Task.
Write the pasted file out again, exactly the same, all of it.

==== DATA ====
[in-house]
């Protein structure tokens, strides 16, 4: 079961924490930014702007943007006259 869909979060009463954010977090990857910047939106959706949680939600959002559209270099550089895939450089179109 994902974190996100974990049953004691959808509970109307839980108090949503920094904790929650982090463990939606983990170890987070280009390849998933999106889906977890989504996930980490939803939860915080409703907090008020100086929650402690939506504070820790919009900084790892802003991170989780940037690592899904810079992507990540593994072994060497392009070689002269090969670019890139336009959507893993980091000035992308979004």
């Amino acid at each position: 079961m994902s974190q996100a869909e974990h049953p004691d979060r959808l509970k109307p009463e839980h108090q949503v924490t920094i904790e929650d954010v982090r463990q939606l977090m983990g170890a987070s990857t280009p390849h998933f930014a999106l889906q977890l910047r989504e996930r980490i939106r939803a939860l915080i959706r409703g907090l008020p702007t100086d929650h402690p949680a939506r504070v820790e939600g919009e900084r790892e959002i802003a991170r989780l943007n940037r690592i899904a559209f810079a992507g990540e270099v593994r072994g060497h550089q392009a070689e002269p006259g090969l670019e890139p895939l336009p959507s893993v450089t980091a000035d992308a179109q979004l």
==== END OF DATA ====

[in-house]
């Protein structure tokens, strides 16, 4: 079961924490930014702007943007006259 869909979060009463954010977090990857910047939106959706949680939600959002559209270099550089895939450089179109 994902974190996100974990049953004691959808509970109307839980108090949503920094904790929650982090463990939606983990170890987070280009390849998933999106889906977890989504996930980490939803939860915080409703907090008020100086929650402690939506504070820790919009900084790892802003991170989780940037690592899904810079992507990540593994072994060497392009070689002269090969670019890139336009959507893993980091000035992308979004």
């Amino acid at each position: 079961m994902s974190q996100a869909e974990h049953p004691d979060r959808l509970k109307p009463e839980h108090q949503v924490t920094i904790e929650d954010v982090r463990q939606l977090m983990g170890a987070s990857t280009p390849h998933f930014a999106l889906q977890l910047r989504e996930r980490i939106r939803a939860l915080i959706r409703g907090l008020p702007t100086d929650h402690p949680a939506r504070v820790e939600g919009e900084r790892e959002i802003a991170r989780l943007n940037r690592i899904a559209f810079a992507g990540e270099v593994r072994g060497h550089q392009a070689e002269p006259g090969l670019e890139p895939l336009p959507s893993v450089t980091a000035d992308a179109q979004l």